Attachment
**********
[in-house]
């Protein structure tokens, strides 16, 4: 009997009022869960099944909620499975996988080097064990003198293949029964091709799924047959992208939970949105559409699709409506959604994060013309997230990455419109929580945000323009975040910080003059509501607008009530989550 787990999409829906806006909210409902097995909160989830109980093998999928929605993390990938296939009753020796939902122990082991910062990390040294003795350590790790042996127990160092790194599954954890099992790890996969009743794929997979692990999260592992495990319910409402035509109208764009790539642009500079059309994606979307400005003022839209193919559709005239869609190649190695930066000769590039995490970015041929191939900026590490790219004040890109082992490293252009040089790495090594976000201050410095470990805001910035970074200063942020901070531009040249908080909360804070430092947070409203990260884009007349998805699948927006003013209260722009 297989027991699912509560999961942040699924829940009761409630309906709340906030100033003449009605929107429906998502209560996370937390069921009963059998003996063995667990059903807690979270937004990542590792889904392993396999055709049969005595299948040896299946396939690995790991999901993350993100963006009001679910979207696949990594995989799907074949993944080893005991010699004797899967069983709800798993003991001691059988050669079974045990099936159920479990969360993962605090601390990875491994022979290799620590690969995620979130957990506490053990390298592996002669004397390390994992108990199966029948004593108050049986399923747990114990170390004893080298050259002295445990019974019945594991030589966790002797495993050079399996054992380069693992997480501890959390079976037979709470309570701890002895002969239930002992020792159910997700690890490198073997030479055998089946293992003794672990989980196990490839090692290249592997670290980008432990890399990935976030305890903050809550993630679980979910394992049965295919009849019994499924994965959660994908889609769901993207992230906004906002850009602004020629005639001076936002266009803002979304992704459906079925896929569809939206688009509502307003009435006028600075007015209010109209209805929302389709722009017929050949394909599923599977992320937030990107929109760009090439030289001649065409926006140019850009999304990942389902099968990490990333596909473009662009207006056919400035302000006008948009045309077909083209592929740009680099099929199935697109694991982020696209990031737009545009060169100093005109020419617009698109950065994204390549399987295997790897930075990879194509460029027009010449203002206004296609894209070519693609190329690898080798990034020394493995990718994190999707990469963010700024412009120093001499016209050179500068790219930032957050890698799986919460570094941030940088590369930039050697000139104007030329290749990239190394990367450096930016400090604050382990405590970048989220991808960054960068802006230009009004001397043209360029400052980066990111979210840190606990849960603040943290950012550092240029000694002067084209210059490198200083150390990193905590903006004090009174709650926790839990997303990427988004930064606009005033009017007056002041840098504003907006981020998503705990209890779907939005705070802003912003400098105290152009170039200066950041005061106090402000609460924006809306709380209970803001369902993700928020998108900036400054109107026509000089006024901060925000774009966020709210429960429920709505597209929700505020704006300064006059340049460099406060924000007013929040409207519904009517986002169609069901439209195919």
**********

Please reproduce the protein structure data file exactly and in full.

[in-house]
């Protein structure tokens, strides 16, 4: 009997009022869960099944909620499975996988080097064990003198293949029964091709799924047959992208939970949105559409699709409506959604994060013309997230990455419109929580945000323009975040910080003059509501607008009530989550 787990999409829906806006909210409902097995909160989830109980093998999928929605993390990938296939009753020796939902122990082991910062990390040294003795350590790790042996127990160092790194599954954890099992790890996969009743794929997979692990999260592992495990319910409402035509109208764009790539642009500079059309994606979307400005003022839209193919559709005239869609190649190695930066000769590039995490970015041929191939900026590490790219004040890109082992490293252009040089790495090594976000201050410095470990805001910035970074200063942020901070531009040249908080909360804070430092947070409203990260884009007349998805699948927006003013209260722009 297989027991699912509560999961942040699924829940009761409630309906709340906030100033003449009605929107429906998502209560996370937390069921009963059998003996063995667990059903807690979270937004990542590792889904392993396999055709049969005595299948040896299946396939690995790991999901993350993100963006009001679910979207696949990594995989799907074949993944080893005991010699004797899967069983709800798993003991001691059988050669079974045990099936159920479990969360993962605090601390990875491994022979290799620590690969995620979130957990506490053990390298592996002669004397390390994992108990199966029948004593108050049986399923747990114990170390004893080298050259002295445990019974019945594991030589966790002797495993050079399996054992380069693992997480501890959390079976037979709470309570701890002895002969239930002992020792159910997700690890490198073997030479055998089946293992003794672990989980196990490839090692290249592997670290980008432990890399990935976030305890903050809550993630679980979910394992049965295919009849019994499924994965959660994908889609769901993207992230906004906002850009602004020629005639001076936002266009803002979304992704459906079925896929569809939206688009509502307003009435006028600075007015209010109209209805929302389709722009017929050949394909599923599977992320937030990107929109760009090439030289001649065409926006140019850009999304990942389902099968990490990333596909473009662009207006056919400035302000006008948009045309077909083209592929740009680099099929199935697109694991982020696209990031737009545009060169100093005109020419617009698109950065994204390549399987295997790897930075990879194509460029027009010449203002206004296609894209070519693609190329690898080798990034020394493995990718994190999707990469963010700024412009120093001499016209050179500068790219930032957050890698799986919460570094941030940088590369930039050697000139104007030329290749990239190394990367450096930016400090604050382990405590970048989220991808960054960068802006230009009004001397043209360029400052980066990111979210840190606990849960603040943290950012550092240029000694002067084209210059490198200083150390990193905590903006004090009174709650926790839990997303990427988004930064606009005033009017007056002041840098504003907006981020998503705990209890779907939005705070802003912003400098105290152009170039200066950041005061106090402000609460924006809306709380209970803001369902993700928020998108900036400054109107026509000089006024901060925000774009966020709210429960429920709505597209929700505020704006300064006059340049460099406060924000007013929040409207519904009517986002169609069901439209195919």